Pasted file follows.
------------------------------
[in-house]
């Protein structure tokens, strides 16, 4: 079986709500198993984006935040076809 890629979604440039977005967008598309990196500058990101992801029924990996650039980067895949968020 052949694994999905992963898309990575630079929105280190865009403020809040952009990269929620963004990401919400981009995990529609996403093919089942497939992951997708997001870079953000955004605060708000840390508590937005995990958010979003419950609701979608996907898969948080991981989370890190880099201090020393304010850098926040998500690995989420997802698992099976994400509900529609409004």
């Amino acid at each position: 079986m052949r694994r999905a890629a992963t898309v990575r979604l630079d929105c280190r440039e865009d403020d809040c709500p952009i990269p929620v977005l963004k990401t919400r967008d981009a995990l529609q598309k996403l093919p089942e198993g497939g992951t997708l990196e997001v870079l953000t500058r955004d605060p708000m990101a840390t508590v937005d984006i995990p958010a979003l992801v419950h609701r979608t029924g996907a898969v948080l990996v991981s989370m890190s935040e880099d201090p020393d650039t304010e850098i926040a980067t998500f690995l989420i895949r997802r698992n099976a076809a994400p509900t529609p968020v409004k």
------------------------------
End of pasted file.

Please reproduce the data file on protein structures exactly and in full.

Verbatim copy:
[in-house]
């Protein structure tokens, strides 16, 4: 079986709500198993984006935040076809 890629979604440039977005967008598309990196500058990101992801029924990996650039980067895949968020 052949694994999905992963898309990575630079929105280190865009403020809040952009990269929620963004990401919400981009995990529609996403093919089942497939992951997708997001870079953000955004605060708000840390508590937005995990958010979003419950609701979608996907898969948080991981989370890190880099201090020393304010850098926040998500690995989420997802698992099976994400509900529609409004």
């Amino acid at each position: 079986m052949r694994r999905a890629a992963t898309v990575r979604l630079d929105c280190r440039e865009d403020d809040c709500p952009i990269p929620v977005l963004k990401t919400r967008d981009a995990l529609q598309k996403l093919p089942e198993g497939g992951t997708l990196e997001v870079l953000t500058r955004d605060p708000m990101a840390t508590v937005d984006i995990p958010a979003l992801v419950h609701r979608t029924g996907a898969v948080l990996v991981s989370m890190s935040e880099d201090p020393d650039t304010e850098i926040a980067t998500f690995l989420i895949r997802r698992n099976a076809a994400p509900t529609p968020v409004k």